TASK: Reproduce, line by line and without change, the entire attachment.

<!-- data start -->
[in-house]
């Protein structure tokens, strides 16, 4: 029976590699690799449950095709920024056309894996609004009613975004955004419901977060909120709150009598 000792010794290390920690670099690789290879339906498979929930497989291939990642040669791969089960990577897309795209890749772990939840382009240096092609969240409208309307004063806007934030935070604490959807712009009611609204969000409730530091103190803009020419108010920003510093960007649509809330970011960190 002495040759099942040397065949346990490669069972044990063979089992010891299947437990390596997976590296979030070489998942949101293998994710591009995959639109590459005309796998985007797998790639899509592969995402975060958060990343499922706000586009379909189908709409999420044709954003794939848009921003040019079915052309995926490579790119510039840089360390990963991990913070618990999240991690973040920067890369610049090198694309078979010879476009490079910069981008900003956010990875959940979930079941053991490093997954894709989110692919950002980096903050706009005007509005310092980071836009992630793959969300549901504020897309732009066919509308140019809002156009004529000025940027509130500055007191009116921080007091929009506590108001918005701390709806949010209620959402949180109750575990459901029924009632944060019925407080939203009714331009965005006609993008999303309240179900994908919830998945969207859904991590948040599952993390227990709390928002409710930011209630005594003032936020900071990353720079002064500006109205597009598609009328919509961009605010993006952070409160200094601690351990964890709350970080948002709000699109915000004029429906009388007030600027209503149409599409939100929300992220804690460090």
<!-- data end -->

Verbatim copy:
[in-house]
């Protein structure tokens, strides 16, 4: 029976590699690799449950095709920024056309894996609004009613975004955004419901977060909120709150009598 000792010794290390920690670099690789290879339906498979929930497989291939990642040669791969089960990577897309795209890749772990939840382009240096092609969240409208309307004063806007934030935070604490959807712009009611609204969000409730530091103190803009020419108010920003510093960007649509809330970011960190 002495040759099942040397065949346990490669069972044990063979089992010891299947437990390596997976590296979030070489998942949101293998994710591009995959639109590459005309796998985007797998790639899509592969995402975060958060990343499922706000586009379909189908709409999420044709954003794939848009921003040019079915052309995926490579790119510039840089360390990963991990913070618990999240991690973040920067890369610049090198694309078979010879476009490079910069981008900003956010990875959940979930079941053991490093997954894709989110692919950002980096903050706009005007509005310092980071836009992630793959969300549901504020897309732009066919509308140019809002156009004529000025940027509130500055007191009116921080007091929009506590108001918005701390709806949010209620959402949180109750575990459901029924009632944060019925407080939203009714331009965005006609993008999303309240179900994908919830998945969207859904991590948040599952993390227990709390928002409710930011209630005594003032936020900071990353720079002064500006109205597009598609009328919509961009605010993006952070409160200094601690351990964890709350970080948002709000699109915000004029429906009388007030600027209503149409599409939100929300992220804690460090």